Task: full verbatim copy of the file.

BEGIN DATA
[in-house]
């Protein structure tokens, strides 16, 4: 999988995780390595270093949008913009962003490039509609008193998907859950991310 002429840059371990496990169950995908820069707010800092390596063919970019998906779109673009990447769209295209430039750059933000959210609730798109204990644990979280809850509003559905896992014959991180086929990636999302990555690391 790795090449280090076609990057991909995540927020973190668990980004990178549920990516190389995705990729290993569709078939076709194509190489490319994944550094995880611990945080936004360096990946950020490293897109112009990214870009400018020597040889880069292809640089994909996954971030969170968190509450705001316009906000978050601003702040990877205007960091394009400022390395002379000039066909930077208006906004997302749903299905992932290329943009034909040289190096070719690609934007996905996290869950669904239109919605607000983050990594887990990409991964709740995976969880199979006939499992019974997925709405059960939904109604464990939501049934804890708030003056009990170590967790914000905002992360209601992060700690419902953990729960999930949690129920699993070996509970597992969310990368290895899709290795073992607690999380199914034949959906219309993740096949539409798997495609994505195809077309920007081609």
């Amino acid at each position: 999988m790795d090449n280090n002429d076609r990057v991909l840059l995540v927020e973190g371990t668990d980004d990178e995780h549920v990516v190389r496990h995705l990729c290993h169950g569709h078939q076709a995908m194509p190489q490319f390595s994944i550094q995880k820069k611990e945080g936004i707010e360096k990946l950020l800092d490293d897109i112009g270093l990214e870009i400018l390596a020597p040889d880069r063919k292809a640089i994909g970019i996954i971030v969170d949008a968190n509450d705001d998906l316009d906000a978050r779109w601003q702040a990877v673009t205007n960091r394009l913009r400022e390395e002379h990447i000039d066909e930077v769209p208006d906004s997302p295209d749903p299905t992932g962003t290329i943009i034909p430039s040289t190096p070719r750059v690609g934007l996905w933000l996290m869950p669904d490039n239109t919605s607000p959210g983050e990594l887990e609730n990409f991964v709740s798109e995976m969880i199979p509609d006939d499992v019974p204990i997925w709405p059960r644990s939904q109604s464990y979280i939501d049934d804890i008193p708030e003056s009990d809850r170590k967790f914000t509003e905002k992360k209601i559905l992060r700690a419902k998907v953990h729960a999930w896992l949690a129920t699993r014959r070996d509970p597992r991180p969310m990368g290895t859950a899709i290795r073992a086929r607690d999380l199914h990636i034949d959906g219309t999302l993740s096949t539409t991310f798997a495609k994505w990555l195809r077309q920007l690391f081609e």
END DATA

[in-house]
């Protein structure tokens, strides 16, 4: 999988995780390595270093949008913009962003490039509609008193998907859950991310 002429840059371990496990169950995908820069707010800092390596063919970019998906779109673009990447769209295209430039750059933000959210609730798109204990644990979280809850509003559905896992014959991180086929990636999302990555690391 790795090449280090076609990057991909995540927020973190668990980004990178549920990516190389995705990729290993569709078939076709194509190489490319994944550094995880611990945080936004360096990946950020490293897109112009990214870009400018020597040889880069292809640089994909996954971030969170968190509450705001316009906000978050601003702040990877205007960091394009400022390395002379000039066909930077208006906004997302749903299905992932290329943009034909040289190096070719690609934007996905996290869950669904239109919605607000983050990594887990990409991964709740995976969880199979006939499992019974997925709405059960939904109604464990939501049934804890708030003056009990170590967790914000905002992360209601992060700690419902953990729960999930949690129920699993070996509970597992969310990368290895899709290795073992607690999380199914034949959906219309993740096949539409798997495609994505195809077309920007081609």
């Amino acid at each position: 999988m790795d090449n280090n002429d076609r990057v991909l840059l995540v927020e973190g371990t668990d980004d990178e995780h549920v990516v190389r496990h995705l990729c290993h169950g569709h078939q076709a995908m194509p190489q490319f390595s994944i550094q995880k820069k611990e945080g936004i707010e360096k990946l950020l800092d490293d897109i112009g270093l990214e870009i400018l390596a020597p040889d880069r063919k292809a640089i994909g970019i996954i971030v969170d949008a968190n509450d705001d998906l316009d906000a978050r779109w601003q702040a990877v673009t205007n960091r394009l913009r400022e390395e002379h990447i000039d066909e930077v769209p208006d906004s997302p295209d749903p299905t992932g962003t290329i943009i034909p430039s040289t190096p070719r750059v690609g934007l996905w933000l996290m869950p669904d490039n239109t919605s607000p959210g983050e990594l887990e609730n990409f991964v709740s798109e995976m969880i199979p509609d006939d499992v019974p204990i997925w709405p059960r644990s939904q109604s464990y979280i939501d049934d804890i008193p708030e003056s009990d809850r170590k967790f914000t509003e905002k992360k209601i559905l992060r700690a419902k998907v953990h729960a999930w896992l949690a129920t699993r014959r070996d509970p597992r991180p969310m990368g290895t859950a899709i290795r073992a086929r607690d999380l199914h990636i034949d959906g219309t999302l993740s096949t539409t991310f798997a495609k994505w990555l195809r077309q920007l690391f081609e």